Pokemon Go’s first move effects arrived with Swinub’s Community Day, featuring the exclusive move; Ancient Power. For the first time ever, 3 moves in the game are more complex than just damage, energy, cooldown, and type. The following moves all have a chance to raise the user’s Attack and Defense;
See which Pokemon can learn these moves by clicking the links to their individual pages.
These moves all have a chance to trigger stat boosts in Trainer Battles only (currently?). These boosts last until the Pokemon affected either faints or switches out. While inconsistent, these buffs can be incredibly powerful. Simulators like our own GoBattleSim can already show the exact impact of these moves in particular matchups. The difference between a buffed and an unbuffed Pokemon is equivalent to the difference between Shiftry and Mewtwo. With an element of added randomness, it can be difficult to decide how to truly view Pokemon with the above buffing moves. This first set of moves only has a 10% chance to trigger and actually impact the battle at all.
This article breaks down how to evaluate these move buffs as well as RNG (random number generation). As Pokemon Go adds more mechanics to the battle system, some of these will undoubtedly bring more random elements into the game. By learning how to appropriately evaluate related statistics and when to make use of random mechanics, we can add an additional level of “skill” to the game.
This article is also available in video/audio form here for those that prefer that type of content.
In Pokemon Go, buffs and debuffs are represented in stages, rather than a multiplier.
A flat multiplier is used for other attack bonuses currently in the game. These are multiplicative and stack on top on each other, for each applicable bonus. Resistances and super effectiveness can each be applied multiple times. An “immunity” acts as a double resistance. For context, here are the multipliers that exist in the game.
|Immunity||Resistance||Weather Boost*||STAB||Super Effective|
For Friendship*, only the highest multiplier is added.
|Start||1 Boost||2 Boosts|
Your game piece starts on 100% then moves up or down on the board based on the different buffs. If it was a true multiplier, one buff would be 125% and an additional x1.25 would bring the total to 156.25%. Instead, these stages are used, which then acts as a multiplier like those above.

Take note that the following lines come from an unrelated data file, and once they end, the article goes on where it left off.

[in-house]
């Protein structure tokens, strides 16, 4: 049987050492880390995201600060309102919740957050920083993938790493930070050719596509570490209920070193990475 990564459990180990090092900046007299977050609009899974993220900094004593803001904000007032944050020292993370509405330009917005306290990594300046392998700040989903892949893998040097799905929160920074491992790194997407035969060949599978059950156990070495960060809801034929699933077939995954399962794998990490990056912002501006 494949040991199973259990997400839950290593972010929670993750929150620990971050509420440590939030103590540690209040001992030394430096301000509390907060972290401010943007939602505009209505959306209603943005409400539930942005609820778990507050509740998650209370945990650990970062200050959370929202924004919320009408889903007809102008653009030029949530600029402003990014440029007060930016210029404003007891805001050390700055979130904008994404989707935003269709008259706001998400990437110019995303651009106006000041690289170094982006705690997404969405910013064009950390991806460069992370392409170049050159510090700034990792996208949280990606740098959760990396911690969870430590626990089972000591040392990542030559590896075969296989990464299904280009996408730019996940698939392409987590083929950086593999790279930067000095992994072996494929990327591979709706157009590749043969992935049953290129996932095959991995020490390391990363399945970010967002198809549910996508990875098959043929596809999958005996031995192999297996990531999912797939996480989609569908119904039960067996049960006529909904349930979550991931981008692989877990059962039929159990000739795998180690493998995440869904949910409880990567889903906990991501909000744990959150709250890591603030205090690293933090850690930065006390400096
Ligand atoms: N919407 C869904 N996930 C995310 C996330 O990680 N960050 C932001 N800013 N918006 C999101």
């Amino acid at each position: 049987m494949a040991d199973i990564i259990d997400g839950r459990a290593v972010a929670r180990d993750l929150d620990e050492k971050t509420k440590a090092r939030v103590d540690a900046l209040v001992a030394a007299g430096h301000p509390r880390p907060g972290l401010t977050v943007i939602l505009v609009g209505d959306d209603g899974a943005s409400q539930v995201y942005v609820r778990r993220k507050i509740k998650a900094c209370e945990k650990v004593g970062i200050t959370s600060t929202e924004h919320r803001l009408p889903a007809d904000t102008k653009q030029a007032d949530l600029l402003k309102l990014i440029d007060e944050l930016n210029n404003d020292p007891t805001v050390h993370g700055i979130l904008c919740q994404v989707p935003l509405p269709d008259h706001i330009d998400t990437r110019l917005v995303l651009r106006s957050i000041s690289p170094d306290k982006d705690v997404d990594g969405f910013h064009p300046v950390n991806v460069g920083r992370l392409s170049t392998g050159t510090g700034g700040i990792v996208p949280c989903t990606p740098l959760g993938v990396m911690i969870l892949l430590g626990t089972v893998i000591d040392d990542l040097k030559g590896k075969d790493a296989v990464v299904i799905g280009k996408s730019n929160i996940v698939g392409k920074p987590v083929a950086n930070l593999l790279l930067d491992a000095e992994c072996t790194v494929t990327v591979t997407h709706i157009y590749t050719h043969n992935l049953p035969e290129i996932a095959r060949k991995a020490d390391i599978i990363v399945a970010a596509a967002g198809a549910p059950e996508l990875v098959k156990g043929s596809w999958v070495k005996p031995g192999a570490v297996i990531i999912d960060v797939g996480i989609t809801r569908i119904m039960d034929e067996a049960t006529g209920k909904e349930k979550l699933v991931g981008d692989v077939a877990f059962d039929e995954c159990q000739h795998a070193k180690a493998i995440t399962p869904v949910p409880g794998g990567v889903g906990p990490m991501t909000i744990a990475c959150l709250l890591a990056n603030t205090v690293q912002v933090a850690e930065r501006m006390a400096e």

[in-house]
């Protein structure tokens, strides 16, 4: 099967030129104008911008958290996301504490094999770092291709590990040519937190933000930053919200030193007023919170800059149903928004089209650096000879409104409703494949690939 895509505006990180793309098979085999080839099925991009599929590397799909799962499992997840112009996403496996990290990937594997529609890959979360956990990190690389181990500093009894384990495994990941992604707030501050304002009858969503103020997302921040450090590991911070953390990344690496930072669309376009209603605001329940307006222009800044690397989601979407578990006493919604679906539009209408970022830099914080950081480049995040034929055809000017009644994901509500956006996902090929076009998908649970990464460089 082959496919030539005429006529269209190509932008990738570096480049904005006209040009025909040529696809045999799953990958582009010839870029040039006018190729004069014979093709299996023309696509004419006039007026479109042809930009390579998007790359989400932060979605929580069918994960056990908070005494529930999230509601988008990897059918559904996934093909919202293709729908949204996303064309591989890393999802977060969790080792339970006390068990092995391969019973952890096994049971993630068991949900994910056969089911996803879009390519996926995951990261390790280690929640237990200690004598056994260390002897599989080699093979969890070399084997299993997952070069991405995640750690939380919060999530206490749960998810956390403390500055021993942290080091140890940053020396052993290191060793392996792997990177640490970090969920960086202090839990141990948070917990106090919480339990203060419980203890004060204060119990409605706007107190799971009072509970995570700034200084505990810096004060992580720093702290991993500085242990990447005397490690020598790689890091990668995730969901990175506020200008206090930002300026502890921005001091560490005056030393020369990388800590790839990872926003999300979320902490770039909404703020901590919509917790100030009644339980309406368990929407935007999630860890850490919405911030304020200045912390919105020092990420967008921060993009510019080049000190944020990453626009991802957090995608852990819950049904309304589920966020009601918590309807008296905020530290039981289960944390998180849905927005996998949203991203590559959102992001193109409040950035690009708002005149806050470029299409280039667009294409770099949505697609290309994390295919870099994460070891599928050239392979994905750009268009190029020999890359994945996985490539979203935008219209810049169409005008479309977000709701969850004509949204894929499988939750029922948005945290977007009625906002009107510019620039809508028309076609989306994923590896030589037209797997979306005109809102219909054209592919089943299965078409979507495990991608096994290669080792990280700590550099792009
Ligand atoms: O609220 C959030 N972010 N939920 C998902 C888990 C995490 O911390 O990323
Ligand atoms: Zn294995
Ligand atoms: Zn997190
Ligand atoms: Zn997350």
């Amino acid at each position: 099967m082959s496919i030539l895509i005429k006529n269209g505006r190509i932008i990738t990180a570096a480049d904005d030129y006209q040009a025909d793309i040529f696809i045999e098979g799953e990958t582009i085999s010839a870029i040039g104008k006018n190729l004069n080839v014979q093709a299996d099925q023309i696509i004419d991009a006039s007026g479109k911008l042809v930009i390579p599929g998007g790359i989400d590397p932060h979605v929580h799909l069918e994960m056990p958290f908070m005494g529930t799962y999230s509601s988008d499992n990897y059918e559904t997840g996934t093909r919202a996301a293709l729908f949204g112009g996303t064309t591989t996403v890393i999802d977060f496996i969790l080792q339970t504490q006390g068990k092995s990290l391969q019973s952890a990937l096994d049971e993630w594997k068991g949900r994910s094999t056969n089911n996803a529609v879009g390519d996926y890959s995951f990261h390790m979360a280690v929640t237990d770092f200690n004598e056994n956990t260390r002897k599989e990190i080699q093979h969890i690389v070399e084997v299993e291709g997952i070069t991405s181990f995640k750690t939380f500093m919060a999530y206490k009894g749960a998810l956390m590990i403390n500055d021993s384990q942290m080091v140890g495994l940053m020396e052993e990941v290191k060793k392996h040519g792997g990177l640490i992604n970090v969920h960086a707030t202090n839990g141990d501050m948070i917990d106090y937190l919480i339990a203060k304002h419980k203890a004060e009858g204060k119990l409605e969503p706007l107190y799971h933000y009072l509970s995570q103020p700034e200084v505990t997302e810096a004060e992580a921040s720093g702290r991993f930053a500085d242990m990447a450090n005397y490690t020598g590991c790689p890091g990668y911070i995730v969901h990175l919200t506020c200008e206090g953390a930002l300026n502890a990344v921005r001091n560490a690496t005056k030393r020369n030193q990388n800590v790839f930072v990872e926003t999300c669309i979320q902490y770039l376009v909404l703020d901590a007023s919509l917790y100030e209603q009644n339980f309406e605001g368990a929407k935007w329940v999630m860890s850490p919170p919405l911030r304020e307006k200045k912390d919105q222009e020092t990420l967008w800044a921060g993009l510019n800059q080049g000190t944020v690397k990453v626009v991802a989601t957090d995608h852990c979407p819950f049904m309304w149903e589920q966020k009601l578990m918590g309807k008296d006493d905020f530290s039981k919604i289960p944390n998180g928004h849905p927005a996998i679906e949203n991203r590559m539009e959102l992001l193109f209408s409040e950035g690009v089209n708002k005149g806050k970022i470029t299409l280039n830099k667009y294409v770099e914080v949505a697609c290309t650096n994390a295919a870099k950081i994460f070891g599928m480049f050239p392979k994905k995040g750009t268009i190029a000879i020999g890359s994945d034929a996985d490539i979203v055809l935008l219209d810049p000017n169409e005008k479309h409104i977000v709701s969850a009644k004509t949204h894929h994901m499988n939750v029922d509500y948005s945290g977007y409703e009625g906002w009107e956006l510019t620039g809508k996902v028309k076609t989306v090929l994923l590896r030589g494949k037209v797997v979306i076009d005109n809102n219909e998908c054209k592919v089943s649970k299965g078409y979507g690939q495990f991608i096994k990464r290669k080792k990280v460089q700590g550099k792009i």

The first three boosting moves listed above all increase your attack and defense stats by 2 stages. This means one Silver Wind trigger gives you a 50% attack and defense boost. A 2nd trigger from one of these moves will cap this boost, doubling your initial attack and defense values. Once a Pokemon’s stats have been moved to the fourth boost stage (200%), further boost triggers will not increase your stats.
These bonuses can be quite swingy in battle. A 50% increase to Attack and Defense is the difference in stats between Shiftry and Mewtwo. It’s the largest multiplier other than Super Effectiveness (and noteworthy that a Pokemon like Mewtwo often doesn’t need Super Effectiveness to be a great choice in battle).
The 2019 Battle Showdown introduced the move Power-Up Punch as a Fighing-type move that buffs attack. Each use of Power-Up Punch increases the attack stat one stage as shown in the above chart. Due the the consistent nature of the move, it can just be viewed as a strict buff rather than worrying about how it is affected by RNG. Some of the following principles may still apply.
One of the biggest things that Ancient Power & Co added to the game is the idea that future moves may impact battling in Pokemon Go in dynamic ways. Even a straightforward move like Power-Up Punch bring different decision trees to consider in PvP, leading to a more complex and fun battle system in the future!
So You're Saying There's a Chance
Some players will look at a 10% chance as too low. 10% is lower than it seems. Over the course of a 4-round tournament, you would have to use a boosting move 10 times (likely 3+ battles) to average a single boost for the entire event. While the moves should trigger 1 in every 10 times, it’s not additive. If your move fails to trigger 9 times in a row, it still only has a 10% chance. This can make hoping for these triggers feel like a waste of time. Some players will write these moves off completely either while evaluating or just out of frustration.